In the Arctic, highly migratory fish stocks and boreal invaders are subject to the different governance regimes of the high seas and the EEZ. However, the international legal framework on fisheries in the High Seas does not allow absolute open-access schemes, so ecological alterations may potentially destabilize existing management regimes. Changes to fishery stock compositions and distributions can result in conflicts between Arctic nations due to overlapping jurisdictional claims, unregulated fishing, and a lack of multi-regional agreements. The current model of Arctic fisheries management is not flexible enough to effectively address future fishery challenges caused by climate change. The comprehensive regime of law and order in the high seas is required to protect vulnerable Indigenous peoples from the impacts of climate change.
Transnational negotiations over fisheries and quotas are obstacles that hinder current regional fisheries governance in the Arctic. Often, countries argue over “holes” located between the exclusive economic zones. Such a high seas pocket between Norway and Russia in the Barents Sea was targeted for cod by vessels from different states throughout most of the 1990s. Also, this scheme does not look easy for non-Arctic states: recently the UK has been blocked from catches in the Arctic waters due to delays in a post-Brexit agreement to be signed.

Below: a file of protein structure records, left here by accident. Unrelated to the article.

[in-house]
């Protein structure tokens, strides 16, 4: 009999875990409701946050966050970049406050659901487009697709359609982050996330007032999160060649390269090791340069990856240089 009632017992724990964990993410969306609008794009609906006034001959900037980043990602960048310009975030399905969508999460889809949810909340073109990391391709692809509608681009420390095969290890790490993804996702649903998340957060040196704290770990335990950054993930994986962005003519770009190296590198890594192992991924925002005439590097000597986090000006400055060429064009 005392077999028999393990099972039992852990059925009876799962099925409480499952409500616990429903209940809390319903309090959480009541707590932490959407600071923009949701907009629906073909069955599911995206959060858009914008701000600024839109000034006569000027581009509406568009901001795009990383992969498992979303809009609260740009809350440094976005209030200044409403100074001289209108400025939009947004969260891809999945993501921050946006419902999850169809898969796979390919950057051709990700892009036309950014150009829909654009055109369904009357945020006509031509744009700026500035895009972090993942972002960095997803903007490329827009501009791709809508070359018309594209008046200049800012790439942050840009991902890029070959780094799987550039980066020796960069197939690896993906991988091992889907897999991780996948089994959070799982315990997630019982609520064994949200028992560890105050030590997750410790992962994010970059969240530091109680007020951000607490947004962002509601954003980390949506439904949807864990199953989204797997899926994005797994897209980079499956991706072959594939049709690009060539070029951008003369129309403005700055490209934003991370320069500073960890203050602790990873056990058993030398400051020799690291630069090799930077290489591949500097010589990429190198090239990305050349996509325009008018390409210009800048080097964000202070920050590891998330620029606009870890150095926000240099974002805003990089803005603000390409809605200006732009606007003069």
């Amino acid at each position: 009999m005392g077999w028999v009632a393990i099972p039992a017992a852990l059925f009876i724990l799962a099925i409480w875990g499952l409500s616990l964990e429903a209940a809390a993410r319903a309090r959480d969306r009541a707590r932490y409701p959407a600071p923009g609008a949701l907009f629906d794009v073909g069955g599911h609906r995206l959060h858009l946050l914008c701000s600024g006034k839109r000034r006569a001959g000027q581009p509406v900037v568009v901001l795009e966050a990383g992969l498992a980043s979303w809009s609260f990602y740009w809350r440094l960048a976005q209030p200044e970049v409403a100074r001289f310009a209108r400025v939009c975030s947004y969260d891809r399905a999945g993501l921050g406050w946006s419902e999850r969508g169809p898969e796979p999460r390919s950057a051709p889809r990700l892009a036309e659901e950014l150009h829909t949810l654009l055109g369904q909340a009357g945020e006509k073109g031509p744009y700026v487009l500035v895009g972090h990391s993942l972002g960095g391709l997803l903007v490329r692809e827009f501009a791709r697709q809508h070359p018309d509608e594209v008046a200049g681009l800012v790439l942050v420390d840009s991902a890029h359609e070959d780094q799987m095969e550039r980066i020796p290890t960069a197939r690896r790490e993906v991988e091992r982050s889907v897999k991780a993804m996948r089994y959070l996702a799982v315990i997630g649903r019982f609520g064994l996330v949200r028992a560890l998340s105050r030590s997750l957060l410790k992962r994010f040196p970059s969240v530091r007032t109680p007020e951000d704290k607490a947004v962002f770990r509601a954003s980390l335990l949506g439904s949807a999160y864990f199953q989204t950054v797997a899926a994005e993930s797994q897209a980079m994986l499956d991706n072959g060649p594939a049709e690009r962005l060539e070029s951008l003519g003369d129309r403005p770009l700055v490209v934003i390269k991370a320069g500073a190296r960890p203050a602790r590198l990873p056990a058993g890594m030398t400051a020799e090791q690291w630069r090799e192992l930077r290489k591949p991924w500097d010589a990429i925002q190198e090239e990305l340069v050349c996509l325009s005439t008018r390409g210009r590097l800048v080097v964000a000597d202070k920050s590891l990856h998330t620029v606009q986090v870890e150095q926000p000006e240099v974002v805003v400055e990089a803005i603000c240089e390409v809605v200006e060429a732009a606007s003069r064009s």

A short while ago, an intergovernmental dispute emerged in relation to fish stocks in the Northeast Atlantic: a conflict between Iceland, Norway, the EU, and Denmark (representing the Faroe Islands and Greenland) that unfolded after the abrupt and rapid change in distribution of the northeast Atlantic mackerel stock after 2007.19) Originally, Norway, the EU and Faroe Islands shared the mackerel quotas, but shifts in migratory behaviour of the fish resulted in Iceland being involved in fishing activities in its EEZ. After many rounds of negotiations between Iceland and Norway and the EU, the dispute remains unresolved. As a result of the mackerel dispute, sanctions have been implemented against Iceland, but the country continues to set its own quotas each fishing year. The dispute demonstrates the limitations of high seas fisheries management mechanisms, and the challenges involved in ensuring compliance. In other words, a changing climate has been challenging the effectiveness of existing international resource management structures in Arctic waters. The matter of quota allocation and access to the exclusive economic zones tend to be a highly controversial aspect of fisheries management anytime, thus this problem might be solved by a broader and more powerful set of compliance mechanisms. Nowadays, the basis for a legal framework in the region are the UNCLOS of 1982 and the United Nations Fish Stocks Agreement (UNFSA) of 1995, they provide principles of international cooperation in conservation and fisheries management but do not formalize the way states use them.